KEEN TO VISIT more wrecks, I learnt about a seagoing biplane that was dived only a couple of times a year but was very much intact. It lay a couple of hours’ sail from the resort, past the volcano that had inflicted so much damage on the town.
It remains active, with smoke, soot and occasionally fire escaping from the cone. As we passed it, we saw what looked like rubbish floating at the surface. It turned out to be pumice stone ejected from the volcano, some pieces as large as my head.
Sometimes the tide collects it into areas that stretch as far as the eye can see.
I’ve become used to seeing plastics, but never stones floating at the sea’s surface.
We had only a fisherman way in the distance for company at the remote dive-site. It was still early in the morning when we entered the water but the reef was full of colour and the sun’s rays made those pretty patterns on the coral that only us divers are lucky enough to see.
With the unspoilt coral and fish oblivious to our presence, it felt as if no-one else had ever visited the site. A pair of small reef sharks seemed indifferent.
I wasn’t sure what I was expecting but it definitely wasn’t what I saw next.
Resting bolt upright was what looked like a fully intact biplane. Although covered in coral and sponges, both wings were still in place, and even the delicate struts between them were all there. Only the giant float seemed to have broken off, though it still lay in position.
People often refer to wrecks as underwater museums, but this truly was one. Some areas of the fuselage even retained original paintwork. If this plane had been anywhere else in the world it would have become an exhibit on land. We four lucky divers could take our time.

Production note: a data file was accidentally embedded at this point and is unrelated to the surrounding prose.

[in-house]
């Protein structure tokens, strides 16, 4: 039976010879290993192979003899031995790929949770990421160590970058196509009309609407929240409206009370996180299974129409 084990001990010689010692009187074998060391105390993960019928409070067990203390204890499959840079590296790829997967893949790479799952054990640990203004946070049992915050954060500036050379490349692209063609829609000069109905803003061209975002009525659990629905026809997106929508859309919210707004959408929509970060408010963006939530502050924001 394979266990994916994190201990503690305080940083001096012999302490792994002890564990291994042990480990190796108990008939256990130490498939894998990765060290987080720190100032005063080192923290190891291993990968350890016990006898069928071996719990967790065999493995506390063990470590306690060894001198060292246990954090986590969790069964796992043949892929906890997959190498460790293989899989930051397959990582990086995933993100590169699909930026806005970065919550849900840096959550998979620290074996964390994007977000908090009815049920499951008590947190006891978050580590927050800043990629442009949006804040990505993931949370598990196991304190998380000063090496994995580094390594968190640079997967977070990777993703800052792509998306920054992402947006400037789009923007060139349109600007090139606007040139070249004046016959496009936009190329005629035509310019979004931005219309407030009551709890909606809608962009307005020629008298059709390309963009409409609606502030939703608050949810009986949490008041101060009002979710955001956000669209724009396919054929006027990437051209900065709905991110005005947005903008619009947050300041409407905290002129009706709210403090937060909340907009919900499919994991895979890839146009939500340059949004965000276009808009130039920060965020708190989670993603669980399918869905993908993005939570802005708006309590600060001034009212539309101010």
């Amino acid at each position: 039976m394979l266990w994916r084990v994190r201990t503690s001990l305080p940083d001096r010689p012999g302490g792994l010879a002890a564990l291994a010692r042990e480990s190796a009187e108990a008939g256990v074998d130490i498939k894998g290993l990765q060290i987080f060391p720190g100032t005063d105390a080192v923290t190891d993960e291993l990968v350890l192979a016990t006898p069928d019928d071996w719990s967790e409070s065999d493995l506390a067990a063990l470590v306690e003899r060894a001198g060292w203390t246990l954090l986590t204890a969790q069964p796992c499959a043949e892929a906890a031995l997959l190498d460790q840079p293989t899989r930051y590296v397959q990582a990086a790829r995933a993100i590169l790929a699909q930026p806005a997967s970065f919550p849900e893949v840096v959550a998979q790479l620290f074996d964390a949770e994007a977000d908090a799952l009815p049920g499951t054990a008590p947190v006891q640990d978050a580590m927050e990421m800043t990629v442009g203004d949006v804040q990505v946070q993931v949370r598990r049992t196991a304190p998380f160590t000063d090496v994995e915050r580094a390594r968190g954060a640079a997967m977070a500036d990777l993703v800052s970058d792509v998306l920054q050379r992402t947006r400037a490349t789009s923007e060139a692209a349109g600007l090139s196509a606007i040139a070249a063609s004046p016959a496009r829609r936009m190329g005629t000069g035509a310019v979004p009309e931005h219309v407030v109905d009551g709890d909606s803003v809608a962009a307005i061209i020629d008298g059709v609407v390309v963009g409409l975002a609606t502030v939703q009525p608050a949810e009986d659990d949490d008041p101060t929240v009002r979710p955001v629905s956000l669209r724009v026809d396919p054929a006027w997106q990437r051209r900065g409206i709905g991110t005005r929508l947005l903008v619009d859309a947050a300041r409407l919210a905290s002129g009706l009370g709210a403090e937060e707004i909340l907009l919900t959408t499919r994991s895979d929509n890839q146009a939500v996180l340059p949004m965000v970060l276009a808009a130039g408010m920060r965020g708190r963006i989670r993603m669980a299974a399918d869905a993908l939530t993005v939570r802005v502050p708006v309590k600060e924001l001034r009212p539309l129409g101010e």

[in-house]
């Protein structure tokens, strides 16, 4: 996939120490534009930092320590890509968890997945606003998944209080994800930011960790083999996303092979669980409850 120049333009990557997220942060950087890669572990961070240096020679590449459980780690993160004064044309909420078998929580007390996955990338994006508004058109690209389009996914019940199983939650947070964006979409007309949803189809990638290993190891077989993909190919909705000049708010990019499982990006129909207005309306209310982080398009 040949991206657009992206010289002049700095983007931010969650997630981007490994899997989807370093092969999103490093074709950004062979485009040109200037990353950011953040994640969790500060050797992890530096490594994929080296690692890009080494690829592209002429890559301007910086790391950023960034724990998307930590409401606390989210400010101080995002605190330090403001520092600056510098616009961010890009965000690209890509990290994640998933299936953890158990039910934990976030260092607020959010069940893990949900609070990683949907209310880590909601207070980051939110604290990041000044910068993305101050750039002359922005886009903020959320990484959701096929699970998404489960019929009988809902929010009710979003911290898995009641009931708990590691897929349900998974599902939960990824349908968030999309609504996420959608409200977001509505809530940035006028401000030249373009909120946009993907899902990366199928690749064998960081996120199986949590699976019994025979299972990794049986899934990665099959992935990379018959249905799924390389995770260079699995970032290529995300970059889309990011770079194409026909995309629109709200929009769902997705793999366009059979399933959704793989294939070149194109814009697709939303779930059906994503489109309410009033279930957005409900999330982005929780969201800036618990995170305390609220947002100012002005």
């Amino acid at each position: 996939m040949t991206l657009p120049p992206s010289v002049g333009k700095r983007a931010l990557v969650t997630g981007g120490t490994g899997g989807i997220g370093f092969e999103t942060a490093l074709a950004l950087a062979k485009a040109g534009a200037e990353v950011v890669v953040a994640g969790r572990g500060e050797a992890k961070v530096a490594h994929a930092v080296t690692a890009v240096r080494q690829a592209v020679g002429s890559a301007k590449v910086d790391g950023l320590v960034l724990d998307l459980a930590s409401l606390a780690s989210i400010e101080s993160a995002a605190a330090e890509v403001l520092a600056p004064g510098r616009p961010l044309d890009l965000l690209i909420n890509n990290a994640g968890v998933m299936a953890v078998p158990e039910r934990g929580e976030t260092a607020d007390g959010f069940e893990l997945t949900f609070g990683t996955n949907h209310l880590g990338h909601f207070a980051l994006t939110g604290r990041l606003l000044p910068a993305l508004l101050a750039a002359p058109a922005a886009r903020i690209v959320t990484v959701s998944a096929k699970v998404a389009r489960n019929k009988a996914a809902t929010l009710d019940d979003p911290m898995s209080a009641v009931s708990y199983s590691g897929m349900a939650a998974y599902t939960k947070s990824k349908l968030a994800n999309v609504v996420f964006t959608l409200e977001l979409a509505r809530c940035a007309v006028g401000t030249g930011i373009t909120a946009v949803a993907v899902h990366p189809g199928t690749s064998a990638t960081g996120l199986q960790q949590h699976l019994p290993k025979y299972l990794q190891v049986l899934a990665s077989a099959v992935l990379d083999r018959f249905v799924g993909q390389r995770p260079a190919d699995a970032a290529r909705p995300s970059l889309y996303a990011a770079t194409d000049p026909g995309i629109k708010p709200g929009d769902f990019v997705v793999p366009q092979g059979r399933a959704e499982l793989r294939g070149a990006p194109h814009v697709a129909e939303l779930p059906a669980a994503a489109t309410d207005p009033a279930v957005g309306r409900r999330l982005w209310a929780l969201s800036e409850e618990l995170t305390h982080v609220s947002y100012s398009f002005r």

On the way back, we stopped at a small bay at the foot of the volcano to dive George’s Wreck, a Japanese freighter that had once supplied the garrison.
It was named after the man who had discovered it after talking to some of its crew in a bar in Australia in the 1960s.
The reef dropped off into the depths very quickly, and only the forward sections of the ship were accessible, with the stern dropping beyond 60m.
The bomb damage that sank this ship was clearly visible, with metal fragments splayed out from the violence of the explosion. Crinoids and giant barrel sponges covered the top of the wreck.
The hold sat just below the damaged area, and the ship had either just delivered its cargo or been carrying perishable items, because the hold was empty.
During the siege of Rabaul, very few ships had managed to offload, and the Japanese quickly realised that submarines were the only way to stay supplied.
Hidden among the overgrown cliffs along this stretch of coast were many small tunnels in which submarines would offload by night. Although too far to visit, I was told of caves big enough for a sub to surface inside.
Although much of it was buried in the volcanic eruption in the 1990s, the harbour contained many of the Japanese warships intended to be the icing on the cake for my few days in New Britain.
Unfortunately Gavin’s GPS stopped working at this point, and the locations were not known precisely enough to take a punt on diving in and taking a look.